While China is doing very well economically despite the Covid-19 pandemic, a crisis is still looming on the horizon. In this country, the birth rate has hardly ever been so low, so experts fear a demographic crisis. The Chinese government, however, appears to lack ambition to address this multi-faceted problem.
A future crisis looms in China
In the past, we have already spoken several times about Japan and its inexorable demographic crisis portraying a rather bleak future. Nevertheless, the Chinese neighbor could suffer the same fate, according to an article in Washington post of March 5, 2021. This country indeed continues its economic growth even during the coronavirus pandemic, but could face a potential future demographic crisis which could ultimately impact the Chinese economy.
The three main aspects of this problem are the accelerated aging of the population and the gradual decline in the number of working people (and working people). Let us also mention a gender imbalance with regard to births. Currently in China, 114 boys are born for every 100 girls. All this is the result of a 15% birth rate drop in 2020 compared to the previous year!
According to the Chinese Academy of Social Sciences, the country’s population (currently close to 1.4 billion) is expected to start to decline as early as 2027. Another worrying fact: in just four years, a fifth of the Chinese population will be over 65.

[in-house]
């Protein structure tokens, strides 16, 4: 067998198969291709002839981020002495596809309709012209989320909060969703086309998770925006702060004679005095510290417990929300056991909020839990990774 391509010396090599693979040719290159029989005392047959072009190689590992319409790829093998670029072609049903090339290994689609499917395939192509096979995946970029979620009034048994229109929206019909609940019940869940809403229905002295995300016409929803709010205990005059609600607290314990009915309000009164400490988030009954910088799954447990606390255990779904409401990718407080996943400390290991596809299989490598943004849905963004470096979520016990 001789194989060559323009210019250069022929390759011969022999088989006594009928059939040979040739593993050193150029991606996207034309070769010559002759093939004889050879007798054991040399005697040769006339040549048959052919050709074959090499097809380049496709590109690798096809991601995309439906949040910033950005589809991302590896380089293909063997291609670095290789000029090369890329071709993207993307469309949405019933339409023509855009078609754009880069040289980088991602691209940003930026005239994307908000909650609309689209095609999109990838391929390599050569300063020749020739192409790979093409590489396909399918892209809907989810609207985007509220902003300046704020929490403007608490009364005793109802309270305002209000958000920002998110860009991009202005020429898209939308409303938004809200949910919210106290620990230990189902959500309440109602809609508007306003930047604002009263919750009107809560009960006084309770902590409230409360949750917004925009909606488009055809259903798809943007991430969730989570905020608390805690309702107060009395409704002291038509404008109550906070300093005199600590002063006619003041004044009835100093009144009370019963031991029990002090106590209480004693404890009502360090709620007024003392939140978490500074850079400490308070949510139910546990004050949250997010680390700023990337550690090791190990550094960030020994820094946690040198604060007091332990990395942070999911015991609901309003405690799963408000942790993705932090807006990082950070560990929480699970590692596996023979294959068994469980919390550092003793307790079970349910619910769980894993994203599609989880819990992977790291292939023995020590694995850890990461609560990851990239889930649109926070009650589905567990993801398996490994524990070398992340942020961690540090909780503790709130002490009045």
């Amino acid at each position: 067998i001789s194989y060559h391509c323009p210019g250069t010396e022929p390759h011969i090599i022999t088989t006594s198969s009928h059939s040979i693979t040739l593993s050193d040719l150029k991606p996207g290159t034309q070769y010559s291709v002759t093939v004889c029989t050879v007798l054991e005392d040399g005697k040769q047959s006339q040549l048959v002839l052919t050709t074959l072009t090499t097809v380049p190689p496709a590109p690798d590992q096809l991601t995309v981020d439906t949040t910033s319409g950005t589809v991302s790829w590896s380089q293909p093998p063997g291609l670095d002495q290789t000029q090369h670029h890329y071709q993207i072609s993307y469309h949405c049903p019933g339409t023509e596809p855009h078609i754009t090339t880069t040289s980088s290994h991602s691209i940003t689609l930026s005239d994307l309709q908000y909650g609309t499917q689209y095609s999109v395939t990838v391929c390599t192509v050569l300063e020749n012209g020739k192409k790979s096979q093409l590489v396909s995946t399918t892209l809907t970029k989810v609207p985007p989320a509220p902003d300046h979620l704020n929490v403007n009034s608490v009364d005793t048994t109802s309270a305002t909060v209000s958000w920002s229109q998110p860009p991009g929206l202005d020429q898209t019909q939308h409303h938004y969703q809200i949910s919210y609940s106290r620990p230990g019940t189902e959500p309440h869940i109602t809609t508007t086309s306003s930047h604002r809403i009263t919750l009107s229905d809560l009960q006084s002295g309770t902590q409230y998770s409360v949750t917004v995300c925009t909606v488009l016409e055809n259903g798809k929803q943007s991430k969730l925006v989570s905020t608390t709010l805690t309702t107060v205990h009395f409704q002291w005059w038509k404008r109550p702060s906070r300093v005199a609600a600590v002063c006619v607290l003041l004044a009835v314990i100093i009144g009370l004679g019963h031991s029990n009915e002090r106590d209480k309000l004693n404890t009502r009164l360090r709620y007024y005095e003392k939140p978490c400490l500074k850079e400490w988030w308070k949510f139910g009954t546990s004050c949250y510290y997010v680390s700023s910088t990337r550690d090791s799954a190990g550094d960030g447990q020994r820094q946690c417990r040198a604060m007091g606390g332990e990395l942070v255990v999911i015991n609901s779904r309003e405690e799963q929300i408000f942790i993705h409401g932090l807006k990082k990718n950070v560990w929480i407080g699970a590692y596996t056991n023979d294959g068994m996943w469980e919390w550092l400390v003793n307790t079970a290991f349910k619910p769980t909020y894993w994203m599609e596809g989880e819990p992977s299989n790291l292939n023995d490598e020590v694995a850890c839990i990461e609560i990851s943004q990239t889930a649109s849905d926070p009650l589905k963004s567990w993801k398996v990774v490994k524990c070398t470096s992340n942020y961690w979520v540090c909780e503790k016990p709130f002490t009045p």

Measures tinged with conservatism
Remember, however, that China had applied the famous one-child policy between 1979 and 2015. The objective was to avoid overpopulation of the country. Since the end of this measure, each family has the right to have two children. However, this does not seem not sufficient in view of the current situation and the country will undoubtedly have to step up a gear. As a first step, the limit on the number of children per family could be reduced to three, as is already the case in certain rural provinces. The Chinese government has indicated that it intends to pursue a birth rate policy aimed at supporting families wishing to have several children.
Nevertheless, the framework of this policy is rather vague and above all unequal. The fact is that still in 2021, the rights to medical assistance concern only straight married couples. Thus, single (or cohabiting) women do not have access to in vitro fertilization or to egg freezing. However, health officials in China have indicated that this is certainly not going to change in the near future. Indeed, a woman cannot have children in the absence of a legal father in this country.
The point is, the government is absolutely not separating marriage from parenthood. Thus, the planned measures will go in this direction. For example, the minimum legal age to get married will be lowered. Today, women can get married at twenty and men at twenty-two, but this limit could drop to eighteen for all. The logic behind this measure? Get married earlier and feel ready to having children just as early.